A couple weeks ago I was breakfasting in the quiet side lot of a truck stop during a rainshower, curled up in the back of my car eating my oatmeal and editing photos and in a serious zone.
Suddenly there was another head in my tiny-home with me, and a gravelly voice said, “Can I get in?”
I about jumped out of my skin.
It was literally the most terrifying moment of my journey thus far, simply because of the startle factor. It turned out that he didn’t want to get into my car; he just wanted me to close the door so that he could get into his car.
I blogged recently about the One Question I’m Asked Most Frequently as a Car-Dwelling Nomad…
Well, the second most common question that I’m asked as a car-dwelling nomad – tied sometimes with the first, depending on the day and who’s doing the asking – is whether I feel safe, and how I stay safe.
This is a valid question, as traveling alone as a 20-something girl naturally leaves one in a vulnerable position at times, and doing it while living out of a car increases that.
I don’t live in fear and I don’t think that what I’m doing is unsafe, but there are a few things I do as a car-dweller to keep it that way.
Street Smarts and Intuition
If doing it alone, car-dwelling (or van-dwelling) involves a lot of moments of relying on the kindness of strangers. This is a beautiful aspect of the lifestyle because it is amazing and inspiring to be surprised over and over again by the kindness of strangers, but it also necessitates a highly tuned sense of intuition. When I’m in small towns, it can be difficult to find a place to park for the night. So far, everytime I’ve been in this situation it has been late at night — so the streets mostly dead — but I’ve happened across men who have directed me to private, out-of-the-way, completely-hidden-from-patrolling-police spots (that also always happen to be quite beautiful!) When this happens, I’m very aware of the fact that I’m isolated and that they are the only person in the entire world who knows where I am for the night. Ultimately it comes down to trusting that stranger’s kindness, but there needs to also be a solid sense that the trust is not misplaced. If I ever had even the slightest question, I would keep driving. In general, I try to avoid isolation except for situations where no one would know I was there — residential streets with lots of other parked cars, truck stops, 24-hour parking lots (in the RV neighborhood,) etc are all good bets for a safe night’s sleep. Rest stops creep me out, so I never stop at them for any reason.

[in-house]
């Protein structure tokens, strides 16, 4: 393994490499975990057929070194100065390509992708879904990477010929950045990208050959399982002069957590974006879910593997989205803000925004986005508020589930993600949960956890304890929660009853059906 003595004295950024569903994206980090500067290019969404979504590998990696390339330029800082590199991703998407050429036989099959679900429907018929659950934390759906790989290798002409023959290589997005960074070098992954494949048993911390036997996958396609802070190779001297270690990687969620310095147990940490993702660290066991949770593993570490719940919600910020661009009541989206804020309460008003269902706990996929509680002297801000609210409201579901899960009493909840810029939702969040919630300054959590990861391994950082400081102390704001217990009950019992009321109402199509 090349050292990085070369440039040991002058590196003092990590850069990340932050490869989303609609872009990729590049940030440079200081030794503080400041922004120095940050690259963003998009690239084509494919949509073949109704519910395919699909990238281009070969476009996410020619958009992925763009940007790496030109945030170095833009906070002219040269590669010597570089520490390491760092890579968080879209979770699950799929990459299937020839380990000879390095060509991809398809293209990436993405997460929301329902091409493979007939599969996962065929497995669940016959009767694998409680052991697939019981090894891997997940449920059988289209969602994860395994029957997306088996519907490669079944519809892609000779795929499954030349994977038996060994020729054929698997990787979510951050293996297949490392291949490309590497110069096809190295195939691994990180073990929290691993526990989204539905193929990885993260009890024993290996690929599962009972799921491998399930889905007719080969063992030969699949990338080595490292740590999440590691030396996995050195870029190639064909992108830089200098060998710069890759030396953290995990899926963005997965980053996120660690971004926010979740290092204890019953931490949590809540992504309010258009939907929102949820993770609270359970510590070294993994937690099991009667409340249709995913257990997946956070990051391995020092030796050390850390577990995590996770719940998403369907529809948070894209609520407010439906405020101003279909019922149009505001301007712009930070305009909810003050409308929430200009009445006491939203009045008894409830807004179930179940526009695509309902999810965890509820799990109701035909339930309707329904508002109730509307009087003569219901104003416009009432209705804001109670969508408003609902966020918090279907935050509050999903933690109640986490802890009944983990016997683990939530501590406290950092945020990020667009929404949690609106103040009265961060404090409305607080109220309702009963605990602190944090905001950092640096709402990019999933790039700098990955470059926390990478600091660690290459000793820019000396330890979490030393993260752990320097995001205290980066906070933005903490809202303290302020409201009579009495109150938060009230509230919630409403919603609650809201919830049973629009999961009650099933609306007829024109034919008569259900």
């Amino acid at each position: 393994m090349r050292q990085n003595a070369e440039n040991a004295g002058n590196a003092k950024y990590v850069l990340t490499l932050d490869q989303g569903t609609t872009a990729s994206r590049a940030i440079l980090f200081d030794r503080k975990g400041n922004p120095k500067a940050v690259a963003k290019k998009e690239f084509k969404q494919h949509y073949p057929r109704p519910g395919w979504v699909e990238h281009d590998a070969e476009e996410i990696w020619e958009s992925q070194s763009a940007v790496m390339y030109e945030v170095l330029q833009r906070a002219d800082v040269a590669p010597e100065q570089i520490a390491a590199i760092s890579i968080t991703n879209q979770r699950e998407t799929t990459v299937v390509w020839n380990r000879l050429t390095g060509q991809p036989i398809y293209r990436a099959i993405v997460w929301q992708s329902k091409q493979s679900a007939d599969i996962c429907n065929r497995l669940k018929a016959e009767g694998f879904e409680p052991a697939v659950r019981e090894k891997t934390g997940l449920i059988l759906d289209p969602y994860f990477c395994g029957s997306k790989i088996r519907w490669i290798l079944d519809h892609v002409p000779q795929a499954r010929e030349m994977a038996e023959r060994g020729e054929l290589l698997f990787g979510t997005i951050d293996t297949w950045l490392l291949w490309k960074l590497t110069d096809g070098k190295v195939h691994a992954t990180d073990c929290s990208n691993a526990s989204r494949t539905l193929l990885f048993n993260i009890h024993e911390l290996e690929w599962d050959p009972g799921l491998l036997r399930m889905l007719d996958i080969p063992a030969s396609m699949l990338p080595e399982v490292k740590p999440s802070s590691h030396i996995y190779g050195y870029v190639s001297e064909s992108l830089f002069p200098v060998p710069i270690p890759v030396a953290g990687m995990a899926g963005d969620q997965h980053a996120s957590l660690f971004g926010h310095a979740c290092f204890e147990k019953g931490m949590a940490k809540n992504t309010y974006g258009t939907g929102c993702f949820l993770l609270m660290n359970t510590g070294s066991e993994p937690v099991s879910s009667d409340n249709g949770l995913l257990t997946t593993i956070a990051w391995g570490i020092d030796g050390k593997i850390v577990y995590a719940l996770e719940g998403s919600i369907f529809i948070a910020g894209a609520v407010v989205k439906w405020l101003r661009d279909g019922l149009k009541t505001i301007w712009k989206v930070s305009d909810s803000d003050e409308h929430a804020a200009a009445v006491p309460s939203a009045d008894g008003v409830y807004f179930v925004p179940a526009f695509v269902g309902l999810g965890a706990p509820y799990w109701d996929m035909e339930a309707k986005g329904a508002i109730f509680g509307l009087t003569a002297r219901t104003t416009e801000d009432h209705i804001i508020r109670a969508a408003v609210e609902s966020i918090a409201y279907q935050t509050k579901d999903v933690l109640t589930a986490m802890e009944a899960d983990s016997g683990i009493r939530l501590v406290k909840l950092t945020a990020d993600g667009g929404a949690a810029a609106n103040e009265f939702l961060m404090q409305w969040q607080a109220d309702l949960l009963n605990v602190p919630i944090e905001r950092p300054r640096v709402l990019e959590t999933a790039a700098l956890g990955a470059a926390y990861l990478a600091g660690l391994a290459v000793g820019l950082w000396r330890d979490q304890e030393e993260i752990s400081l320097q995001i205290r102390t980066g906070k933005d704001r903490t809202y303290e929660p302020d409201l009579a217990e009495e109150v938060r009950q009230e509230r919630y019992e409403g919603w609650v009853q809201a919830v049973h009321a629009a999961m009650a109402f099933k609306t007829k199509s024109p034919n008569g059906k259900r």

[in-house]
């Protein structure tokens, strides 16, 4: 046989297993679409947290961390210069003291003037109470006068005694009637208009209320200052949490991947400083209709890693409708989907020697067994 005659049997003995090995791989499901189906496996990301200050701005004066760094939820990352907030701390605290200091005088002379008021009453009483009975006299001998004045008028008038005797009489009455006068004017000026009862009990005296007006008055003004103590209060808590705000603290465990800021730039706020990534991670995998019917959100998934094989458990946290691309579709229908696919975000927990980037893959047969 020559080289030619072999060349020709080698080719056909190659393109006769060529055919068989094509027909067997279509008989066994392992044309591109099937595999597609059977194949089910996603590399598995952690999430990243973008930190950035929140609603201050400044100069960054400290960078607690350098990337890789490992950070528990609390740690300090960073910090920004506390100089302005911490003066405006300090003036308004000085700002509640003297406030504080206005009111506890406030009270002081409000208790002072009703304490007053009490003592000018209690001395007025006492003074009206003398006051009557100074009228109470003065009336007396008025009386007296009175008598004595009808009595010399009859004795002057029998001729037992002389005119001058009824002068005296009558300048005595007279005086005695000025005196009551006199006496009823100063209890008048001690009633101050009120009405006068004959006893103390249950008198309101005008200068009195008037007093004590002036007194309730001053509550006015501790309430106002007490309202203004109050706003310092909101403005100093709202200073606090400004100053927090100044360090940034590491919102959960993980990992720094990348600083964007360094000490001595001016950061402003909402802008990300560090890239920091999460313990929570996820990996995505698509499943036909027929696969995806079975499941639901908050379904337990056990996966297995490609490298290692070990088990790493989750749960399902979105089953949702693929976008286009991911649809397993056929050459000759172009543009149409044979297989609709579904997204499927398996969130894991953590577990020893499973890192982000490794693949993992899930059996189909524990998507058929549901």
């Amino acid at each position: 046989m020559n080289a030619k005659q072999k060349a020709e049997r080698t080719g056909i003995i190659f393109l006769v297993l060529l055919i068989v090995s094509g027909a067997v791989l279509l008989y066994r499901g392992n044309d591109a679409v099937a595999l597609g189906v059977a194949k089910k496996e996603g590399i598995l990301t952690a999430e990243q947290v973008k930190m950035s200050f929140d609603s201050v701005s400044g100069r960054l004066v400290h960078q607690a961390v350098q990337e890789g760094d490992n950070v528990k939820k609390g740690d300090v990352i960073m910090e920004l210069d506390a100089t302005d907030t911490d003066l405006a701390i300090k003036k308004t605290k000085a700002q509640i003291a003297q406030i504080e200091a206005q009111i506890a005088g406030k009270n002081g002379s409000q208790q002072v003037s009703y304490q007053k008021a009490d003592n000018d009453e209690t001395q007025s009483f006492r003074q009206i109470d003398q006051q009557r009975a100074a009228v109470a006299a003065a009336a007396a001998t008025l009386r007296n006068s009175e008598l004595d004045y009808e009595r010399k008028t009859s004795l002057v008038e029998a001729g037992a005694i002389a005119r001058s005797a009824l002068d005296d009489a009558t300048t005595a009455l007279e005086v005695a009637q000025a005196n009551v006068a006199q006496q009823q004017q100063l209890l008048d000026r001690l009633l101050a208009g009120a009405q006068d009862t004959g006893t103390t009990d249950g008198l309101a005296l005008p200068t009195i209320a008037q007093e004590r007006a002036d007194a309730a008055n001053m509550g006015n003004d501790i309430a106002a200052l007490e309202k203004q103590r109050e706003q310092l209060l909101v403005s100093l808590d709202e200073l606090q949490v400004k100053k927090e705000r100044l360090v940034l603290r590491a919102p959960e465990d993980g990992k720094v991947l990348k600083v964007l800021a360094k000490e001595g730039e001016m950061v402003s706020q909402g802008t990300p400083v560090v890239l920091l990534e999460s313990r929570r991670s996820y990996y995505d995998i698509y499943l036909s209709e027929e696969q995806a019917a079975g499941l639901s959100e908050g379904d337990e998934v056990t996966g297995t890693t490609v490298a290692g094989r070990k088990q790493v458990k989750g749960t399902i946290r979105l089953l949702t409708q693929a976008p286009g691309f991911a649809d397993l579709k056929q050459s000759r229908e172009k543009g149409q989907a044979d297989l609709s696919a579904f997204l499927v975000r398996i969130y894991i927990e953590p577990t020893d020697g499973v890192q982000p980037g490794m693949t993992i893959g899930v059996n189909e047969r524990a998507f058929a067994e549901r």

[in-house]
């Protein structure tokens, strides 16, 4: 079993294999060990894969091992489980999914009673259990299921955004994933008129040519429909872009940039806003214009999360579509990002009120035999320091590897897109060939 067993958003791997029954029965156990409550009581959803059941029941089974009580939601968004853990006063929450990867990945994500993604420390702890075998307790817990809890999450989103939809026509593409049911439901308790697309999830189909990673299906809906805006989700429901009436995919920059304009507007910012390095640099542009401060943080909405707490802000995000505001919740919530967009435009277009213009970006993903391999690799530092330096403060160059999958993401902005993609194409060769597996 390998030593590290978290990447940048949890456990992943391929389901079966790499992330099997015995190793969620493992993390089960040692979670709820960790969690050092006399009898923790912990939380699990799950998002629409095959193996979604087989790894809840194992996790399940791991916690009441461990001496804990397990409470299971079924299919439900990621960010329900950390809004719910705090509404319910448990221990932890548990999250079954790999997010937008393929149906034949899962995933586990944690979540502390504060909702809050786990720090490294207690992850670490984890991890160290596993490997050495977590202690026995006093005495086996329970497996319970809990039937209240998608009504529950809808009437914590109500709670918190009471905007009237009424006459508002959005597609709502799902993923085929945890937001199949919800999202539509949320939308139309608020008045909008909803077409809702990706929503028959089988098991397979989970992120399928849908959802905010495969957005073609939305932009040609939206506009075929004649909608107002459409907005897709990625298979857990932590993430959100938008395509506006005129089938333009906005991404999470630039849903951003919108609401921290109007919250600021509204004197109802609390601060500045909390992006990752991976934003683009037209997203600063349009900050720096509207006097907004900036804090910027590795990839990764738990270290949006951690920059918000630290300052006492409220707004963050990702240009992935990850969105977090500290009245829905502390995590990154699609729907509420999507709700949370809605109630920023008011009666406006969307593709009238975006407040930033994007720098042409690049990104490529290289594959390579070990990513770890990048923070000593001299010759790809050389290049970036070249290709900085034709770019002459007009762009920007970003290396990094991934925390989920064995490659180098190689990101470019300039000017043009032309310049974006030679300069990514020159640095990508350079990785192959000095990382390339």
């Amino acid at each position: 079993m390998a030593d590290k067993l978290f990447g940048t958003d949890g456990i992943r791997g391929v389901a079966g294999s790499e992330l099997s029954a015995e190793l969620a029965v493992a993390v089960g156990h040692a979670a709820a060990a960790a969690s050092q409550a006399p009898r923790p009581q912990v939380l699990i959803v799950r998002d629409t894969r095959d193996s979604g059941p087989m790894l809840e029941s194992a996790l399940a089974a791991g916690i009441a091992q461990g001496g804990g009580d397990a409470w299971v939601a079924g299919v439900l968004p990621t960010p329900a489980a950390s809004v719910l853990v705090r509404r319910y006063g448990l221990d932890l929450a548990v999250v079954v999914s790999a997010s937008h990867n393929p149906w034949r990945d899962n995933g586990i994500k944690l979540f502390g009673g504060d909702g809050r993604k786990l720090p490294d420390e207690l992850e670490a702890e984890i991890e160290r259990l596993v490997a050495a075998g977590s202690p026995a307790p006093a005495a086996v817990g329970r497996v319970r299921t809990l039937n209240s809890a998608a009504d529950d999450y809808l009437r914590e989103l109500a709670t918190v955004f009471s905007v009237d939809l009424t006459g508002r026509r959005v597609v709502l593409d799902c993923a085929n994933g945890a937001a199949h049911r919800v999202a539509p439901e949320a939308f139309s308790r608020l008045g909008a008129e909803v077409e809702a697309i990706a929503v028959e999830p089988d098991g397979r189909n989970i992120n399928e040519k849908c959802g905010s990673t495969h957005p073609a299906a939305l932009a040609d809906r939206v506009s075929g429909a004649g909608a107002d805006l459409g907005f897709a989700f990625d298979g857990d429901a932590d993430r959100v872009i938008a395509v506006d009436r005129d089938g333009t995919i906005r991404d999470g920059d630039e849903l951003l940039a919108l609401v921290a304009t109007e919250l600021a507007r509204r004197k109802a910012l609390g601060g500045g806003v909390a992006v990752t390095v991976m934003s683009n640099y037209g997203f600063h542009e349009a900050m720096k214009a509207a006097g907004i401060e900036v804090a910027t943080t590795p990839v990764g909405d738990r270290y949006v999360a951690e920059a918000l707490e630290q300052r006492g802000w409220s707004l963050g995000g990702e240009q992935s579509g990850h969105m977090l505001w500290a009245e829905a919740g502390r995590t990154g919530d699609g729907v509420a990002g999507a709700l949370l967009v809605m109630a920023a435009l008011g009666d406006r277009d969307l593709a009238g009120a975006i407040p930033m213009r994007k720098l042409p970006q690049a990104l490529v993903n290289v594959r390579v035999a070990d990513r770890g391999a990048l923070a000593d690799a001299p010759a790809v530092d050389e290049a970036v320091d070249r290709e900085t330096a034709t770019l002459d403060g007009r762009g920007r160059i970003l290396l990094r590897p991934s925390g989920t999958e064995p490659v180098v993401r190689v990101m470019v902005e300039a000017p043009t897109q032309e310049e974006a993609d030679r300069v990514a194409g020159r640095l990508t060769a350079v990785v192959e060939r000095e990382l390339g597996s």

Several people have suggested to me that I should have a handgun in my car, but I would never do this for two reasons… 1) because I am firmly anti-gun and 2) because I think it is important to consider the fact that anything you have for protection could be used against you (…at least if you’re my size. If I was a muscle-bound giant I might feel differently!) So my self-defense arsenal consists of an emergency whistle (mostly for the countless hours I spend alone on hiking trails,) a keychain-sized mace that goes everywhere with me, and a big thing of bear mace that is within easy reach every night.
Social Media Lag
My blog is typically a week or two (…or three) behind. My Instagram feed is more current, but still usually a day or two behind. This way it would be impossible for someone to track/locate me from social media.
Home Is Where You Park It
…but I never park/sleep in the same place two nights in a row. Also, if I’m parked on a street during daylight hours doing anything in my car that would make it obvious to passerby that I’m living in it, I move to a new spot to sleep.
Other than being startled out of my trance at that truck stop, there has been no time during my car-dwelling journey where I’ve felt that my safety was in jeopardy. Honestly, as mentioned above I have been continually amazed at the unexpected kindness of strangers who go out of their way to help me or ensure that I am safe, whether it’s by directing me to a place to park for the night or lending me a phone charge so that I’m not walking through the streets of a big city at 2am with a dead phone.
It’s been my experience that the times in my life when I’ve been the most unsafe have been times when I should have been the most safe, not the other way around.